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What is a Database Management System?
What is a database management system? For many beginners either going to school or even picking up the basis of databases in general, this is an important question.
First, what is a database? It's essentially a system that's used to store, organize, and retrieve information or data. A database management system, or DBMS as it is sometimes known, is a program or group of programs that help with the maintenance, creation, and use of a database.
But where did database management systems come from? How does it relate to life today, with the increase of technology, the Internet, and everyone on it?
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A History of Database Management Systems
The history of database management systems begins around the time that computers began taking off.
In the 1960's the first DBMS was developed at IBM and was originally called IMS, written for the Apollo program.
Charles Bachman was an industrial researcher who developed a DBMS known as the Integrated Database Store (IDS). The system was standardized by CODASYL.
Not to be left out, IBM created their own database system, known IMS, for that of NASA's Apollo space program. Both of these are now known as the precursors of navigational databases.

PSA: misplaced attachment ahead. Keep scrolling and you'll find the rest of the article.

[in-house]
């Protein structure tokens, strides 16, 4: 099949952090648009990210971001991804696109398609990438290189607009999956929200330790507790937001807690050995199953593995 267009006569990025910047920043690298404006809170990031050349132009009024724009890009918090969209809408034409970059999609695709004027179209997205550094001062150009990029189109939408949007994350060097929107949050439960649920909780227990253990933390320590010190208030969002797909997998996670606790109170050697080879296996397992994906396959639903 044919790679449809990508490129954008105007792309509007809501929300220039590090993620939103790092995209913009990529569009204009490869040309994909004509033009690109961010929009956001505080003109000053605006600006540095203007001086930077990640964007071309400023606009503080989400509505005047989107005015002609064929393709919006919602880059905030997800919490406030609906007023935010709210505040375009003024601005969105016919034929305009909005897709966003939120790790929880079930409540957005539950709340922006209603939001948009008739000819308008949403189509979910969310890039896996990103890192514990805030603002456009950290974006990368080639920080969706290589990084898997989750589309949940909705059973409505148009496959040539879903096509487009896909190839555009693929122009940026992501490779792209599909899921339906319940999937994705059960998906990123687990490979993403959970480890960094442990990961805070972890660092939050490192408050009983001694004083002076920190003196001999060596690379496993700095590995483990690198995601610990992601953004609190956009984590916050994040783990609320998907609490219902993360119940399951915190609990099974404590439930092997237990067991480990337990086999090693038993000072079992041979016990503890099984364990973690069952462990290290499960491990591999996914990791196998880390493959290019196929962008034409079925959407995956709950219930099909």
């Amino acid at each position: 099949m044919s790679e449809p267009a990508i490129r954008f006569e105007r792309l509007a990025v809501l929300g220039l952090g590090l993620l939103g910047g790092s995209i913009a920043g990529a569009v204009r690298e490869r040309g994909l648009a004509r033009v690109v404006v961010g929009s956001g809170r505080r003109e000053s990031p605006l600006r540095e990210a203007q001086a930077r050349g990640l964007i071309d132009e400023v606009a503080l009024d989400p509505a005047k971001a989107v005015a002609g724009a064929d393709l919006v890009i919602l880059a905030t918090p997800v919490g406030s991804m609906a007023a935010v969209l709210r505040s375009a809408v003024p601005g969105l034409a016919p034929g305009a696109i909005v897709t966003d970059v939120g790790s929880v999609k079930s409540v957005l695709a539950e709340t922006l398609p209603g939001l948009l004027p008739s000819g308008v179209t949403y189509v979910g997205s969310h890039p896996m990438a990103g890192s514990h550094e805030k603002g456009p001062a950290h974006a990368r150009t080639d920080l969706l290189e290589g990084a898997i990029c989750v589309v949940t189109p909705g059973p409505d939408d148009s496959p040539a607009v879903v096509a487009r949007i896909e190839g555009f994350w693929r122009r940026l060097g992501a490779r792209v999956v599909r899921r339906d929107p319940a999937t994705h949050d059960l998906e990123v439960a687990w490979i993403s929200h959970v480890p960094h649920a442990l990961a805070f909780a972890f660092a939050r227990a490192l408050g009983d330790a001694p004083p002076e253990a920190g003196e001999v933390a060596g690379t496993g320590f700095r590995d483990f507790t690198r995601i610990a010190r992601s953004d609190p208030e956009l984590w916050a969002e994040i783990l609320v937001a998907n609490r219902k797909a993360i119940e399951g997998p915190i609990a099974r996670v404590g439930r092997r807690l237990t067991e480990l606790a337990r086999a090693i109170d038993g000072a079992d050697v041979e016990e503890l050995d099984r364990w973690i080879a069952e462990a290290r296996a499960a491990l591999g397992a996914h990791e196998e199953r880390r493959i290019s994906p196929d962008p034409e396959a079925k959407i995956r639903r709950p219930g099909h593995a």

Then in the 1970s, another change was coming. The current systems were not easy to use. But then a man named Edgar Codd thought of a way to make things a bit easier. He wrote a paper entitled, A Relational Model of Data for Large Shared Data Banks, in which he proposed replacing these current systems with that of tables and rows. This concept would become relational DBMS.
And this is where we are today.
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Knowing this history, where are DBMS used today? Would you believe everywhere? That's right - everything from banking transactions to online auctions - anything that deals with data and information is using some sort of database management system. And as technology grows, as more businesses and consumers get online for various reasons, you can expect more and more usage.
Image @ Microsoft